Global Warming

More: The History of Energy and Humanity

This is the sixth post in a collaborative series titled “Environmental Historians Debate: Can Nuclear Power Solve Climate Change?”. It is hosted by the Network in Canadian History & Environment, the Climate History Network, and If nuclear power is to be used as a stop-gap or transitional technology for the de-carbonization […]

Ten Books to Contextualize Global Warming

By Stacy Nation-Knapper, Andrew Watson, and Sean Kheraj Last year, Nature’s Past, the Canadian environmental history podcast, published a special series called, “Histories of Canadian Environmental Issues”. Each episode focused on a different contemporary environmental issue and featured interviews and discussions with historians whose research explains the context and background. […]

Nature’s Past Canadian Environmental History Podcast Episode 38 Now Available

Episode 38 Histories of Canadian Environmental Issues, Part 8 – Tar Sands: 29 May 2013 [audio:][01:38:37] The northern Alberta tar sands (or bitumen) resource is the most well-known environmental issue in Canada today. Representing both a significant component of the nation’s resource economy, and the single greatest threat to […]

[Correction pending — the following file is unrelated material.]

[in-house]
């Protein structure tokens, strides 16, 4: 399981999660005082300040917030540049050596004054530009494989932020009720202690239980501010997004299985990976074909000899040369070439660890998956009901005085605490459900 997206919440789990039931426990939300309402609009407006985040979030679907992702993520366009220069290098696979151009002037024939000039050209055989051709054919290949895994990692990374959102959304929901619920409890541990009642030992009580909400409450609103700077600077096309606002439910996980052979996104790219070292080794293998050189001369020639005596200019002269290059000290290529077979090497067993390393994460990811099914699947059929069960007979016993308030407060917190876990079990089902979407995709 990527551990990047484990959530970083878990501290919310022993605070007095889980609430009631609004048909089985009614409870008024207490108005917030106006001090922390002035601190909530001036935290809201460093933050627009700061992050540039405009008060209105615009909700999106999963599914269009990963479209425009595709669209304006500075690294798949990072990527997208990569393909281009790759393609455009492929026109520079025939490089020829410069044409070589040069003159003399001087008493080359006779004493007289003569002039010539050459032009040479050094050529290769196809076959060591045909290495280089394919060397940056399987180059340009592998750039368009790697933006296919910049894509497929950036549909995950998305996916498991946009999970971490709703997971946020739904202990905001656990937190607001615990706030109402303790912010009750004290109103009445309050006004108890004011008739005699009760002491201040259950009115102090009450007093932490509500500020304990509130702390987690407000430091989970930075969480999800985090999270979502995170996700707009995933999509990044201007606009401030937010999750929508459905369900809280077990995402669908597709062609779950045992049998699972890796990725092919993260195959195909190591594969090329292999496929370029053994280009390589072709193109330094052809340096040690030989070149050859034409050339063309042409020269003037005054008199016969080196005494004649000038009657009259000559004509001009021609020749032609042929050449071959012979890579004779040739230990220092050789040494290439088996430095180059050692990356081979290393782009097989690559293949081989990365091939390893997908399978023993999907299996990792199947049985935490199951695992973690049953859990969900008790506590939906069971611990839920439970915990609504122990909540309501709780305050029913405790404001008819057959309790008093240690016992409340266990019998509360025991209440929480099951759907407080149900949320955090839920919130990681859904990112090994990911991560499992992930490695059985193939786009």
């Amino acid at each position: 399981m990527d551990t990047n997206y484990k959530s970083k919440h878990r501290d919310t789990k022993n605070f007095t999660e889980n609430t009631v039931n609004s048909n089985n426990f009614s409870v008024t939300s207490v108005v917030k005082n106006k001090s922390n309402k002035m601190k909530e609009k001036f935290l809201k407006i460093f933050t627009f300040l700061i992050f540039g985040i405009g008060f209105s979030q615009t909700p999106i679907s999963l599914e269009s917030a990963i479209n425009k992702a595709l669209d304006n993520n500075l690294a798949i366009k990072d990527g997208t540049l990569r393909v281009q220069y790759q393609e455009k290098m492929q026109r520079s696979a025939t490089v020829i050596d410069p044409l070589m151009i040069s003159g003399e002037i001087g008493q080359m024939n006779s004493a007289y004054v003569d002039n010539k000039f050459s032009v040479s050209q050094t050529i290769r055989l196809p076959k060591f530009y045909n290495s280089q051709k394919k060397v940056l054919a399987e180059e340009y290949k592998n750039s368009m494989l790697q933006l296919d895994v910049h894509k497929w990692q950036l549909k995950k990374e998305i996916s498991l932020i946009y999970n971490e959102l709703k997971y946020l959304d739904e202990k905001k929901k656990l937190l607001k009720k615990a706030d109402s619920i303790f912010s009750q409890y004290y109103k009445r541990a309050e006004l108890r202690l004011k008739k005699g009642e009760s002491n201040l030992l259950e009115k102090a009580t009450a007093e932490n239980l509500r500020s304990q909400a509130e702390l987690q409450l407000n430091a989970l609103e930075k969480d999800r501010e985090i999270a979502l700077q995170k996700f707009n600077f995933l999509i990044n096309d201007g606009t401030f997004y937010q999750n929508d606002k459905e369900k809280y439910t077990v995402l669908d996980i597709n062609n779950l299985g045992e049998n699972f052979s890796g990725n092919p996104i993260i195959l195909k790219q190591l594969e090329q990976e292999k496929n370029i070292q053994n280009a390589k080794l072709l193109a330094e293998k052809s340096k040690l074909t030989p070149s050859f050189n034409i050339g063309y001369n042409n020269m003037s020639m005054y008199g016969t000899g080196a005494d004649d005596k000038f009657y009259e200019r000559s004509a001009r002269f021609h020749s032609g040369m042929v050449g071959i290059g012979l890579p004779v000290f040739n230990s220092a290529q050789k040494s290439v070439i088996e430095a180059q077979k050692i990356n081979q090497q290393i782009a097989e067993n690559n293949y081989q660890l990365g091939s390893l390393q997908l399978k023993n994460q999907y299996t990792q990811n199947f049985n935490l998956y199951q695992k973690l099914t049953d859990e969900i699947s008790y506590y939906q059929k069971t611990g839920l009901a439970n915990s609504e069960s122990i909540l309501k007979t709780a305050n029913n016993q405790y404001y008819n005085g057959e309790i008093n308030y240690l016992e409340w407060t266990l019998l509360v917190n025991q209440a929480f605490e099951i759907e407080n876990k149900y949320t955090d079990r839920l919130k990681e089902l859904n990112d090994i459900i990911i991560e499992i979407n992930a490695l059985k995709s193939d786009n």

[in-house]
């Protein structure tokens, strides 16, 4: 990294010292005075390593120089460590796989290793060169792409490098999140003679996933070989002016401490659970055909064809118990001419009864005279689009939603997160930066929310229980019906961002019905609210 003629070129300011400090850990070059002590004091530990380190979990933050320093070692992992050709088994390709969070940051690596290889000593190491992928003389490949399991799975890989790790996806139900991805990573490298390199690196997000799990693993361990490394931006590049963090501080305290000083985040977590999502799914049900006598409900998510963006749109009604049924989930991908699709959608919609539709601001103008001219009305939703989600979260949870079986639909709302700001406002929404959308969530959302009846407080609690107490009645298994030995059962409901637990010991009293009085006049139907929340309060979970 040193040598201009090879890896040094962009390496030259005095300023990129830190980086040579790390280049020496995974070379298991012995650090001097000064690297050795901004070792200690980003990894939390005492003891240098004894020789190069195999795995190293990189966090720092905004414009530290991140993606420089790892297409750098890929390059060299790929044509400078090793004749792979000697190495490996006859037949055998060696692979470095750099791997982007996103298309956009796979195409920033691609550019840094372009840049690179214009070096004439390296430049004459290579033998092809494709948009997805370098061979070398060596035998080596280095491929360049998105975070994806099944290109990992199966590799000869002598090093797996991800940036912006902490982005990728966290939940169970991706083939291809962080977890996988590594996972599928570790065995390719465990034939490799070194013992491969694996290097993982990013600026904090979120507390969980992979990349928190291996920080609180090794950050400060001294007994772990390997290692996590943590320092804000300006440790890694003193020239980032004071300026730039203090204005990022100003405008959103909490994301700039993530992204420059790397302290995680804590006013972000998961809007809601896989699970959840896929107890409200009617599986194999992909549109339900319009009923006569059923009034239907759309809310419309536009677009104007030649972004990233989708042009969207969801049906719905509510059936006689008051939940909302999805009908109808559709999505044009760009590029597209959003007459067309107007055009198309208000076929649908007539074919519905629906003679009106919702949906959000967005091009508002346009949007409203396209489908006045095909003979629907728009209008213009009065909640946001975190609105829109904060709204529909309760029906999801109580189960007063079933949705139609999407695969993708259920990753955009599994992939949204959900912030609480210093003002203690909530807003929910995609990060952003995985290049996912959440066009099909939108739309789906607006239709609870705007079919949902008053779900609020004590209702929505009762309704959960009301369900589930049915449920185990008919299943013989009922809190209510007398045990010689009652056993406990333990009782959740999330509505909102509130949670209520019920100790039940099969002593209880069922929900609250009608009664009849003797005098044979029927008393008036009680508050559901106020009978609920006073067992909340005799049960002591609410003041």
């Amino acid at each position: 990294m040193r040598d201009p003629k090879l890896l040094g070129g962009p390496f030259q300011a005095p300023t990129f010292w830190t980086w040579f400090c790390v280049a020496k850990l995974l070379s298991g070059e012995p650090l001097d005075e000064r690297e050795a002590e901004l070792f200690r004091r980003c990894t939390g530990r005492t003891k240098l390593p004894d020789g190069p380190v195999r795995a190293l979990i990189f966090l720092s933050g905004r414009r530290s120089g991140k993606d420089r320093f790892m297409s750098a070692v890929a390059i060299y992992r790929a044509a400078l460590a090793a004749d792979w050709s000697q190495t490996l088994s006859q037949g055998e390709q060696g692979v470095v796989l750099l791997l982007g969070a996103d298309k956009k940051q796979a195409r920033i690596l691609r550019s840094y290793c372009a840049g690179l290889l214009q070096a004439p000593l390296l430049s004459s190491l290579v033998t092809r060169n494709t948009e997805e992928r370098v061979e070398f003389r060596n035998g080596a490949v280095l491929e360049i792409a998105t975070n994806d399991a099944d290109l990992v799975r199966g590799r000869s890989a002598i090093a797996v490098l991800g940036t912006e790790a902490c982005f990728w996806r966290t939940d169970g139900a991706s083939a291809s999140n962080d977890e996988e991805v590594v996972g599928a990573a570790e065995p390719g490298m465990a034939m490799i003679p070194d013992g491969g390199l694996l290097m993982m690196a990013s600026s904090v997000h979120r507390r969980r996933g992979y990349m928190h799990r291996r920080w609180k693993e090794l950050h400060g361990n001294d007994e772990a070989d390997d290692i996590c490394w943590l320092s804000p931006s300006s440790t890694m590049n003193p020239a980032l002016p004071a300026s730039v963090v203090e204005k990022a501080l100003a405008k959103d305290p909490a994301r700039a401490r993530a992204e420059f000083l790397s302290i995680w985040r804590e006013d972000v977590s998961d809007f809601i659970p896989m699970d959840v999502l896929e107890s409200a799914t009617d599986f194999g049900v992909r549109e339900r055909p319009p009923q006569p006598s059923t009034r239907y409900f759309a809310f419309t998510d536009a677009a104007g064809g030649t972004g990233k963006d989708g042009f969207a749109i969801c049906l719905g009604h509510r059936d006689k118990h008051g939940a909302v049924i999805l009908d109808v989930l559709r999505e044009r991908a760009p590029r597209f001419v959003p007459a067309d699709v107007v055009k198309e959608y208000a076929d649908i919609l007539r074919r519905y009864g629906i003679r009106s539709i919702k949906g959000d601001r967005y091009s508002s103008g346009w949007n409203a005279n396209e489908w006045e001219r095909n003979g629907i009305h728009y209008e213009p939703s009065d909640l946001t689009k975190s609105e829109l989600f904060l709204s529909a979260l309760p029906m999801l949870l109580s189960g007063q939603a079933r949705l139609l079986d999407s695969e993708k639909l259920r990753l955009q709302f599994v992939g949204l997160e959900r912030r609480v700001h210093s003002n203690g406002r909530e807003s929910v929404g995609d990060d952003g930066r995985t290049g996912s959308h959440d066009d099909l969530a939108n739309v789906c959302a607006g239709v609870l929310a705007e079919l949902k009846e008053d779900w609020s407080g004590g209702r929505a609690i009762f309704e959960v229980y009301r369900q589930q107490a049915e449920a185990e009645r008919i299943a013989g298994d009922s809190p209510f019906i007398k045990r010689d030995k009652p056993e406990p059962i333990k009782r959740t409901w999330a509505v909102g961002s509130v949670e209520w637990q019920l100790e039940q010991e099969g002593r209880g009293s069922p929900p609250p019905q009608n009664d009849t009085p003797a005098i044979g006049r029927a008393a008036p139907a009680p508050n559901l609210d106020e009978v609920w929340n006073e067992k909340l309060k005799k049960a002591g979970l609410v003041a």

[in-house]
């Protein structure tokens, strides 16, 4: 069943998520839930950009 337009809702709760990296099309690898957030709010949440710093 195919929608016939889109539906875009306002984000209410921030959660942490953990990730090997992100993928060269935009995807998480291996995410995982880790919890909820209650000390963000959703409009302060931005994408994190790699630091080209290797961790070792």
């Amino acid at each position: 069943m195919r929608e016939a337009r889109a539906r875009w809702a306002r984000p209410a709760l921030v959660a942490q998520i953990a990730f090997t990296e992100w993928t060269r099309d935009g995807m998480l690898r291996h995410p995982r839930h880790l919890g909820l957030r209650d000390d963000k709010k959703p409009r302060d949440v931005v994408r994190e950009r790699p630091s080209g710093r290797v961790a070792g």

Nature’s Past Canadian Environmental History Podcast Episode 31 Available

Episode 31 Histories of Canadian Environmental Issues, Part 1 – Global Warming: 26 September 2012 [audio:][01:17:52] Since the World Conference on Changing Atmosphere was held in Toronto in 1988, Canadians have participated in discussions of climate change prevention and adaptation. The UN-established and Nobel Prize-winning Intergovernmental Panel on Climate […]

On this Day in 1997: A Very Recent History of Canada & International Climate Change Negotiations

As representatives from Canada and nearly 200 other nation-states meet in Copenhagen to negotiate the terms of a new international climate change and greenhouse gas emissions agreement, those of us with a predilection for a historical perspective might want to take a moment to reflect on our not too distant […]